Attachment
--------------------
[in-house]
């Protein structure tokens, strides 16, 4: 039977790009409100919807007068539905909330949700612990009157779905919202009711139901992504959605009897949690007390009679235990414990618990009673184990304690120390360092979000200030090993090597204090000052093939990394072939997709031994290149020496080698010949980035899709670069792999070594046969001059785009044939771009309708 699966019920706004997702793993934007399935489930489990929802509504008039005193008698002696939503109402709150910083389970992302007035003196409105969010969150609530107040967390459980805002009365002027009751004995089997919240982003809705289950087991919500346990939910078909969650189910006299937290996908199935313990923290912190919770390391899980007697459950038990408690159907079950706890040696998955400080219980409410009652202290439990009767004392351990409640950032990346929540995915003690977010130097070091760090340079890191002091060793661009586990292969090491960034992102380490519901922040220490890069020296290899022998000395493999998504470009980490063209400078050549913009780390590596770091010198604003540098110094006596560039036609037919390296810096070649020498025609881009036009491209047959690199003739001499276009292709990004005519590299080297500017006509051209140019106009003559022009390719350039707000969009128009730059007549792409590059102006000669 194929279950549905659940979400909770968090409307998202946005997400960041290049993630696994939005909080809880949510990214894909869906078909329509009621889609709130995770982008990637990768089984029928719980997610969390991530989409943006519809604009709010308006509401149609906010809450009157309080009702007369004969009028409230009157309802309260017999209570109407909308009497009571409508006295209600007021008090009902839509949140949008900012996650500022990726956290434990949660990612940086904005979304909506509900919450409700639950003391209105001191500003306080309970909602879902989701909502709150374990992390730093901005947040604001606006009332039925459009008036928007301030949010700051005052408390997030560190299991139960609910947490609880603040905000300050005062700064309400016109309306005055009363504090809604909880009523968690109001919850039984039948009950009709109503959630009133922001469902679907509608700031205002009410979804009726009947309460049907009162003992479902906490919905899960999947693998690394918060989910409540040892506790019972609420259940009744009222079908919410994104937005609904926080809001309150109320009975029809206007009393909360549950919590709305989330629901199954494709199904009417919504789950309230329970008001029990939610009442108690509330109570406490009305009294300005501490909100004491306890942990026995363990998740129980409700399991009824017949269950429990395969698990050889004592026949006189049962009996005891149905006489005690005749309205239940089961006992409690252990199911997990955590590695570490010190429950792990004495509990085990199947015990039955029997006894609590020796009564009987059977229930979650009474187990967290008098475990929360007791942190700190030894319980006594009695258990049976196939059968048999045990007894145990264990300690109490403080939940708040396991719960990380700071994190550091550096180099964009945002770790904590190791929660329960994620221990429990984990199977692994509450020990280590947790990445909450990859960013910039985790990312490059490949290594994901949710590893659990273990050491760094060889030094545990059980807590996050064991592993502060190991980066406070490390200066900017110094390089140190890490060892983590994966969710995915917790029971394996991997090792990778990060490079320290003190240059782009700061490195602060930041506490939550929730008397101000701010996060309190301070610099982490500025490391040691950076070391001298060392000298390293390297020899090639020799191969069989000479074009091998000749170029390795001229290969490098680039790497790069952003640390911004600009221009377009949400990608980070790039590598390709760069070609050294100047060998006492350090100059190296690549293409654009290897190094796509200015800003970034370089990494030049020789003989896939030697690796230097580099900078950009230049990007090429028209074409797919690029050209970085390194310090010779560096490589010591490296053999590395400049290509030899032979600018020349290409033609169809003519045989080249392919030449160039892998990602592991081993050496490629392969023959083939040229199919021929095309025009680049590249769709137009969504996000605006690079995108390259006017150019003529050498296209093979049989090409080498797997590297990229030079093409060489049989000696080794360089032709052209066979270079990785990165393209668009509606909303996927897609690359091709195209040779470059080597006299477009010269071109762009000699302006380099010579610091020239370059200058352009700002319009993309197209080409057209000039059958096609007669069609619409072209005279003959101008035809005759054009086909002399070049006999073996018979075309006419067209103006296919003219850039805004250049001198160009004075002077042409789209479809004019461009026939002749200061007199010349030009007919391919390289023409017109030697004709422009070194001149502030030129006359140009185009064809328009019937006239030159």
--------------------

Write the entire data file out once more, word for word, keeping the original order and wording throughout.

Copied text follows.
[in-house]
């Protein structure tokens, strides 16, 4: 039977790009409100919807007068539905909330949700612990009157779905919202009711139901992504959605009897949690007390009679235990414990618990009673184990304690120390360092979000200030090993090597204090000052093939990394072939997709031994290149020496080698010949980035899709670069792999070594046969001059785009044939771009309708 699966019920706004997702793993934007399935489930489990929802509504008039005193008698002696939503109402709150910083389970992302007035003196409105969010969150609530107040967390459980805002009365002027009751004995089997919240982003809705289950087991919500346990939910078909969650189910006299937290996908199935313990923290912190919770390391899980007697459950038990408690159907079950706890040696998955400080219980409410009652202290439990009767004392351990409640950032990346929540995915003690977010130097070091760090340079890191002091060793661009586990292969090491960034992102380490519901922040220490890069020296290899022998000395493999998504470009980490063209400078050549913009780390590596770091010198604003540098110094006596560039036609037919390296810096070649020498025609881009036009491209047959690199003739001499276009292709990004005519590299080297500017006509051209140019106009003559022009390719350039707000969009128009730059007549792409590059102006000669 194929279950549905659940979400909770968090409307998202946005997400960041290049993630696994939005909080809880949510990214894909869906078909329509009621889609709130995770982008990637990768089984029928719980997610969390991530989409943006519809604009709010308006509401149609906010809450009157309080009702007369004969009028409230009157309802309260017999209570109407909308009497009571409508006295209600007021008090009902839509949140949008900012996650500022990726956290434990949660990612940086904005979304909506509900919450409700639950003391209105001191500003306080309970909602879902989701909502709150374990992390730093901005947040604001606006009332039925459009008036928007301030949010700051005052408390997030560190299991139960609910947490609880603040905000300050005062700064309400016109309306005055009363504090809604909880009523968690109001919850039984039948009950009709109503959630009133922001469902679907509608700031205002009410979804009726009947309460049907009162003992479902906490919905899960999947693998690394918060989910409540040892506790019972609420259940009744009222079908919410994104937005609904926080809001309150109320009975029809206007009393909360549950919590709305989330629901199954494709199904009417919504789950309230329970008001029990939610009442108690509330109570406490009305009294300005501490909100004491306890942990026995363990998740129980409700399991009824017949269950429990395969698990050889004592026949006189049962009996005891149905006489005690005749309205239940089961006992409690252990199911997990955590590695570490010190429950792990004495509990085990199947015990039955029997006894609590020796009564009987059977229930979650009474187990967290008098475990929360007791942190700190030894319980006594009695258990049976196939059968048999045990007894145990264990300690109490403080939940708040396991719960990380700071994190550091550096180099964009945002770790904590190791929660329960994620221990429990984990199977692994509450020990280590947790990445909450990859960013910039985790990312490059490949290594994901949710590893659990273990050491760094060889030094545990059980807590996050064991592993502060190991980066406070490390200066900017110094390089140190890490060892983590994966969710995915917790029971394996991997090792990778990060490079320290003190240059782009700061490195602060930041506490939550929730008397101000701010996060309190301070610099982490500025490391040691950076070391001298060392000298390293390297020899090639020799191969069989000479074009091998000749170029390795001229290969490098680039790497790069952003640390911004600009221009377009949400990608980070790039590598390709760069070609050294100047060998006492350090100059190296690549293409654009290897190094796509200015800003970034370089990494030049020789003989896939030697690796230097580099900078950009230049990007090429028209074409797919690029050209970085390194310090010779560096490589010591490296053999590395400049290509030899032979600018020349290409033609169809003519045989080249392919030449160039892998990602592991081993050496490629392969023959083939040229199919021929095309025009680049590249769709137009969504996000605006690079995108390259006017150019003529050498296209093979049989090409080498797997590297990229030079093409060489049989000696080794360089032709052209066979270079990785990165393209668009509606909303996927897609690359091709195209040779470059080597006299477009010269071109762009000699302006380099010579610091020239370059200058352009700002319009993309197209080409057209000039059958096609007669069609619409072209005279003959101008035809005759054009086909002399070049006999073996018979075309006419067209103006296919003219850039805004250049001198160009004075002077042409789209479809004019461009026939002749200061007199010349030009007919391919390289023409017109030697004709422009070194001149502030030129006359140009185009064809328009019937006239030159």